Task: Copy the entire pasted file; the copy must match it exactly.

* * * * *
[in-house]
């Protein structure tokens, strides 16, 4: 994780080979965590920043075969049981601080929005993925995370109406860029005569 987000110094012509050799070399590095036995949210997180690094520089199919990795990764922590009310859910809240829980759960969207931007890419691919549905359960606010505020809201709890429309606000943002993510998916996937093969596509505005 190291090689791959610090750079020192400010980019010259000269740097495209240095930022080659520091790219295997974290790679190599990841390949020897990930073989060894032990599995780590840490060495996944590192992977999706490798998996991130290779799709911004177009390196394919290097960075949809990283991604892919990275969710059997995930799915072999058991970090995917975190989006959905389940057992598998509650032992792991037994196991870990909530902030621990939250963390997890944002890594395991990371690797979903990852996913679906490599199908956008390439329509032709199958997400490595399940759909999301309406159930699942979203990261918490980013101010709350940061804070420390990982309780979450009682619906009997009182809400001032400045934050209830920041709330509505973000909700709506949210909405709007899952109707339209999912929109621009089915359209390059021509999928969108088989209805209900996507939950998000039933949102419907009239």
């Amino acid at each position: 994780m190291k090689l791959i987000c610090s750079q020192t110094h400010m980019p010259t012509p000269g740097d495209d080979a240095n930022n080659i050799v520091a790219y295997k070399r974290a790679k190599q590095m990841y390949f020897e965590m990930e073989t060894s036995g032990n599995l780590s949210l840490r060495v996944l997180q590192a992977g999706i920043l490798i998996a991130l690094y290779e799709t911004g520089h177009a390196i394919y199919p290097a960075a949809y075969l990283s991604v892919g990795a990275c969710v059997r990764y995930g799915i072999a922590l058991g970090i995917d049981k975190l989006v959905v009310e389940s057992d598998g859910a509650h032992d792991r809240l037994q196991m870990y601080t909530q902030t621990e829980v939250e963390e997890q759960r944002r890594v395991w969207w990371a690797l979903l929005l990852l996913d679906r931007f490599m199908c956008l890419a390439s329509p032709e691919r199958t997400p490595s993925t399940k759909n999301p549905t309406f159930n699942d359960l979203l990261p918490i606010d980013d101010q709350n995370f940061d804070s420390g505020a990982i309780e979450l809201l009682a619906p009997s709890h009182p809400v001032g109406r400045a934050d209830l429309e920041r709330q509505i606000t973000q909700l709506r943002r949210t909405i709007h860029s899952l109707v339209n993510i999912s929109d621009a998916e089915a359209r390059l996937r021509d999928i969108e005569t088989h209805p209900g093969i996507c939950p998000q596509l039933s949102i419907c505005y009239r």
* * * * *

[in-house]
């Protein structure tokens, strides 16, 4: 994780080979965590920043075969049981601080929005993925995370109406860029005569 987000110094012509050799070399590095036995949210997180690094520089199919990795990764922590009310859910809240829980759960969207931007890419691919549905359960606010505020809201709890429309606000943002993510998916996937093969596509505005 190291090689791959610090750079020192400010980019010259000269740097495209240095930022080659520091790219295997974290790679190599990841390949020897990930073989060894032990599995780590840490060495996944590192992977999706490798998996991130290779799709911004177009390196394919290097960075949809990283991604892919990275969710059997995930799915072999058991970090995917975190989006959905389940057992598998509650032992792991037994196991870990909530902030621990939250963390997890944002890594395991990371690797979903990852996913679906490599199908956008390439329509032709199958997400490595399940759909999301309406159930699942979203990261918490980013101010709350940061804070420390990982309780979450009682619906009997009182809400001032400045934050209830920041709330509505973000909700709506949210909405709007899952109707339209999912929109621009089915359209390059021509999928969108088989209805209900996507939950998000039933949102419907009239």
């Amino acid at each position: 994780m190291k090689l791959i987000c610090s750079q020192t110094h400010m980019p010259t012509p000269g740097d495209d080979a240095n930022n080659i050799v520091a790219y295997k070399r974290a790679k190599q590095m990841y390949f020897e965590m990930e073989t060894s036995g032990n599995l780590s949210l840490r060495v996944l997180q590192a992977g999706i920043l490798i998996a991130l690094y290779e799709t911004g520089h177009a390196i394919y199919p290097a960075a949809y075969l990283s991604v892919g990795a990275c969710v059997r990764y995930g799915i072999a922590l058991g970090i995917d049981k975190l989006v959905v009310e389940s057992d598998g859910a509650h032992d792991r809240l037994q196991m870990y601080t909530q902030t621990e829980v939250e963390e997890q759960r944002r890594v395991w969207w990371a690797l979903l929005l990852l996913d679906r931007f490599m199908c956008l890419a390439s329509p032709e691919r199958t997400p490595s993925t399940k759909n999301p549905t309406f159930n699942d359960l979203l990261p918490i606010d980013d101010q709350n995370f940061d804070s420390g505020a990982i309780e979450l809201l009682a619906p009997s709890h009182p809400v001032g109406r400045a934050d209830l429309e920041r709330q509505i606000t973000q909700l709506r943002r949210t909405i709007h860029s899952l109707v339209n993510i999912s929109d621009a998916e089915a359209r390059l996937r021509d999928i969108e005569t088989h209805p209900g093969i996507c939950p998000q596509l039933s949102i419907c505005y009239r």